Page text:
Deans' stroke musings

Changing stroke rehab and research worldwide now.Time is Brain!Just think of all the trillions and trillions of neurons that DIE each day because there are NO effective hyperacute therapies besides tPA(only 12% effective). I have 493 posts on hyperacute therapy, enough for researchers to spend decades proving them out. These are my personal ideas and blog on stroke rehabilitation and stroke research. Do not attempt any of these without checking with your medical provider. Unless you join me in agitating, when you need these therapies they won't be there.

What this blog is for:

Shortly after getting out of the hospital and getting NO information on the process or protocols of stroke rehabilitation and recovery I started searching on the internet and found that no other survivor received useful information. This is an attempt to cover all stroke rehabilitation information that should be readily available to survivors so they can talk with informed knowledge to their medical staff. It's quite disgusting that this information is not available from every stroke association and doctors group.
My back ground story is here:

Monday, October 17, 2016

Strong Social Circles Shorten Stays in Stroke Rehab Facilities

Mine wasn't strong until after I got fired/laid off, moved and divorced which was 6 years later.
What is your doctor doing to ensure you have lots of social support post-stroke? Especially since you will likely lose most of the persons you consider friends.. The best solution would be less disability and 100% recovery.

Strong Social Circles Shorten Stays in Stroke Rehab Facilities

When stroke or lower extremity surgery patients have strong social and family support, they often spend less time in an inpatient rehabilitation facility, according to findings presented in the journal Physical Medicine and Rehabilitation.

Researchers from the University of Texas Medical Branch at Galveston conducted a retrospective cohort study of inpatient rehabilitation facility patients recovering from strokes or lower extremity surgeries in order to discover the patterns in shorter and longer than expected lengths of stay in these facilities. The researchers additionally wanted to examine the independent effects of social support on deviations from expected lengths of stay. The study authors included 119,437 Medicare fee for service beneficiaries who were discharged from inpatient rehab centers in 2012 after their strokes, lower extremity fractures or lower extremity joint replacements.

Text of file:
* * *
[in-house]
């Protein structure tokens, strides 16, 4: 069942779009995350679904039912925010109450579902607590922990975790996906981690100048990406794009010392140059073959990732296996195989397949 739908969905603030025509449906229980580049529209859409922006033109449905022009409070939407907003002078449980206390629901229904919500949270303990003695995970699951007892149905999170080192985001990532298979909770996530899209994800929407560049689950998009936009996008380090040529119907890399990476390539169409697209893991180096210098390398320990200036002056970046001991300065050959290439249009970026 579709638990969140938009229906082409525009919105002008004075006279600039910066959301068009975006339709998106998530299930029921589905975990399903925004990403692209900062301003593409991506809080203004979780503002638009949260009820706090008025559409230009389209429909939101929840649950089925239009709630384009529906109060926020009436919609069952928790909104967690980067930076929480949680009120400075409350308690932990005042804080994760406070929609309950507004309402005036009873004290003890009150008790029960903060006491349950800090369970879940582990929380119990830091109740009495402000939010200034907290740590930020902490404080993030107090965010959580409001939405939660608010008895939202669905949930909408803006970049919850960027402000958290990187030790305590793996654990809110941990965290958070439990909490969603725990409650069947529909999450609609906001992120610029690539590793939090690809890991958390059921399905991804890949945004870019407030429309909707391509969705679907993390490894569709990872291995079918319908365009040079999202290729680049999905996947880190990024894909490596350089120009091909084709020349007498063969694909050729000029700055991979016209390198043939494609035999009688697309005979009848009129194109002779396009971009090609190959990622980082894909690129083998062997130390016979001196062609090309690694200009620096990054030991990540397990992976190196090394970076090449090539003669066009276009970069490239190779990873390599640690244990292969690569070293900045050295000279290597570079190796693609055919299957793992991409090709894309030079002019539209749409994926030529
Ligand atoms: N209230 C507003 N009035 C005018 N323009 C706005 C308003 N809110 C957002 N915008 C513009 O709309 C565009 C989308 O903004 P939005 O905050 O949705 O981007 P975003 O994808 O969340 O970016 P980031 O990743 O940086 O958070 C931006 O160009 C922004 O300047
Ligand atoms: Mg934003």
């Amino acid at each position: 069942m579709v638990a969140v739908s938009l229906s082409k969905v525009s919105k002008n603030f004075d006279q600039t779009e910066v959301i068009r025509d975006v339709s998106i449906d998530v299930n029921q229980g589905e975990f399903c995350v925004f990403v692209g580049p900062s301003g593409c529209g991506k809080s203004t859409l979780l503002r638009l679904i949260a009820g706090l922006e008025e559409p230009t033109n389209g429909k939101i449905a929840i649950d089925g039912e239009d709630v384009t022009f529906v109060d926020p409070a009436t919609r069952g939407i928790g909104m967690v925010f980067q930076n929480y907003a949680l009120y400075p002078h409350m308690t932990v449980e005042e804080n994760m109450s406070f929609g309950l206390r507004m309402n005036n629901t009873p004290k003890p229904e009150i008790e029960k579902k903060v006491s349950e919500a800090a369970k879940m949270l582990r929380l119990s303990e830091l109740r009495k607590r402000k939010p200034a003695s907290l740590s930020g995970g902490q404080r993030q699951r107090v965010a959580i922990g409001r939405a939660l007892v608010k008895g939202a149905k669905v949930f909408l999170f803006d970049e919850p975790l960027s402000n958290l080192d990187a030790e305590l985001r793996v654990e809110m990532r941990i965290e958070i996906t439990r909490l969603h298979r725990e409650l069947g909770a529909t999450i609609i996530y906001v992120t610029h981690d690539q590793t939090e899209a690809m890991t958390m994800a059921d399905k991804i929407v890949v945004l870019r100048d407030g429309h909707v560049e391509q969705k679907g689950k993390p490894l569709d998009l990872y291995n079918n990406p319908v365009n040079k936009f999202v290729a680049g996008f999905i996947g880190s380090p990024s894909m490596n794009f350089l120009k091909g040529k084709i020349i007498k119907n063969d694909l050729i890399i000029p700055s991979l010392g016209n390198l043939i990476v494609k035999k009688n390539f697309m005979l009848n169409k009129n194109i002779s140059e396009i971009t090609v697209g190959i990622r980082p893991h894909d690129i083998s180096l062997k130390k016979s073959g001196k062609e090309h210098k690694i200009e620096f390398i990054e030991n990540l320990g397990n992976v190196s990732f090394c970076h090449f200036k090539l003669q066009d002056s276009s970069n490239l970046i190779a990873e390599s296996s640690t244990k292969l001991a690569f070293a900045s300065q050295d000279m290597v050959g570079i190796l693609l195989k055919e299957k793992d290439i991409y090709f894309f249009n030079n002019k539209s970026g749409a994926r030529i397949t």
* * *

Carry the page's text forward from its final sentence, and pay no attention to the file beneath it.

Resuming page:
Strong social support allowed the patients to spend less time in rehab, the investigators learned. Patients without a strong support system from family and friends typically needed extra time than predicted by Medicare, the researchers learned. This is particularly important for this patient population, as the researchers outlined in Medicare’s operating system – Medicare agrees to a certain allotment of days spent in recovery centers depending on a patient’s situation. Various factors affect release timetables, but never before had social systems been considered as a factor.

“When someone does not have the social support of family and friends, they take longer to return home to the community,” lead author Zakkoyya Lewis, a doctoral student in UTMB’s department of rehabilitation sciences, explained in a press release. “We believe that support from loved ones may lead to better recovery and better quality of life. Our study is one of the first to look at how level of social support impacts how long patients need to spend in a rehab facility.”

Stroke patients stayed in the rehabilitation facilities for an average of about 16 days, but half of the patients were discharged about one day earlier than expected. Patients without social support were typically associated with lower odds of a short stay in the group of stroke patients.

“Our findings provide new information to the growing body of evidence that inpatient rehabilitation experiences can be substantially impacted by a patient’s level of social support,” coauthor Catherine Cooper Hay, a doctoral student in UTMB’s department of rehabilitation sciences, added in the statement.

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